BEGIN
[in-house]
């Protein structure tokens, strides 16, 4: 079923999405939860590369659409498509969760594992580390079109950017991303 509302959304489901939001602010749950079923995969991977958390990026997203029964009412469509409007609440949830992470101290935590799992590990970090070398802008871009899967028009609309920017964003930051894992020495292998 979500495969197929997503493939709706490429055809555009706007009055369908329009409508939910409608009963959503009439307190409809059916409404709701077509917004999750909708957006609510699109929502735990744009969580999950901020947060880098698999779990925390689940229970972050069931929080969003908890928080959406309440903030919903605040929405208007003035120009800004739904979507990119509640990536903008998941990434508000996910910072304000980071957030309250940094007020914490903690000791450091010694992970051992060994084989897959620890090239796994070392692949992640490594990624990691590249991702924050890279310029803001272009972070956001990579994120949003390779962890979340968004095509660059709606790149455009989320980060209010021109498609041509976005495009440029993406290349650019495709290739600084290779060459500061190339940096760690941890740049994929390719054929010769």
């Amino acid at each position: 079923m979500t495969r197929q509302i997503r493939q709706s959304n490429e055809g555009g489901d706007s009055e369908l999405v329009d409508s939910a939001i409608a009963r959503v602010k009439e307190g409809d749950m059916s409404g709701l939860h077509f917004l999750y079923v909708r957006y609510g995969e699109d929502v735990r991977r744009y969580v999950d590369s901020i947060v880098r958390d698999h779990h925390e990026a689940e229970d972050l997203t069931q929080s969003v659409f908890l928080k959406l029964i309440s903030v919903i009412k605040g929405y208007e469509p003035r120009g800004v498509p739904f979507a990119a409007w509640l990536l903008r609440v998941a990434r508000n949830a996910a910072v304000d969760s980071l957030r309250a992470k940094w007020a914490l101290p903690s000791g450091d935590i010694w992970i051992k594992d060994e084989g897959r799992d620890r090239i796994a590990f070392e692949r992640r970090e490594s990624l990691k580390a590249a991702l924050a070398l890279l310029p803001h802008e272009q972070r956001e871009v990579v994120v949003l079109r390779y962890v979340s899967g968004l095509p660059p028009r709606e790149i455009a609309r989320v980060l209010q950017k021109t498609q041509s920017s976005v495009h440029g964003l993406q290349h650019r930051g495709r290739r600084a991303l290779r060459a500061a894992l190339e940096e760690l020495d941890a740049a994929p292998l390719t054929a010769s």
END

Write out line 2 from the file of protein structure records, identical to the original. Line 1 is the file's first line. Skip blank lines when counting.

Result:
């Protein structure tokens, strides 16, 4: 079923999405939860590369659409498509969760594992580390079109950017991303 509302959304489901939001602010749950079923995969991977958390990026997203029964009412469509409007609440949830992470101290935590799992590990970090070398802008871009899967028009609309920017964003930051894992020495292998 979500495969197929997503493939709706490429055809555009706007009055369908329009409508939910409608009963959503009439307190409809059916409404709701077509917004999750909708957006609510699109929502735990744009969580999950901020947060880098698999779990925390689940229970972050069931929080969003908890928080959406309440903030919903605040929405208007003035120009800004739904979507990119509640990536903008998941990434508000996910910072304000980071957030309250940094007020914490903690000791450091010694992970051992060994084989897959620890090239796994070392692949992640490594990624990691590249991702924050890279310029803001272009972070956001990579994120949003390779962890979340968004095509660059709606790149455009989320980060209010021109498609041509976005495009440029993406290349650019495709290739600084290779060459500061190339940096760690941890740049994929390719054929010769």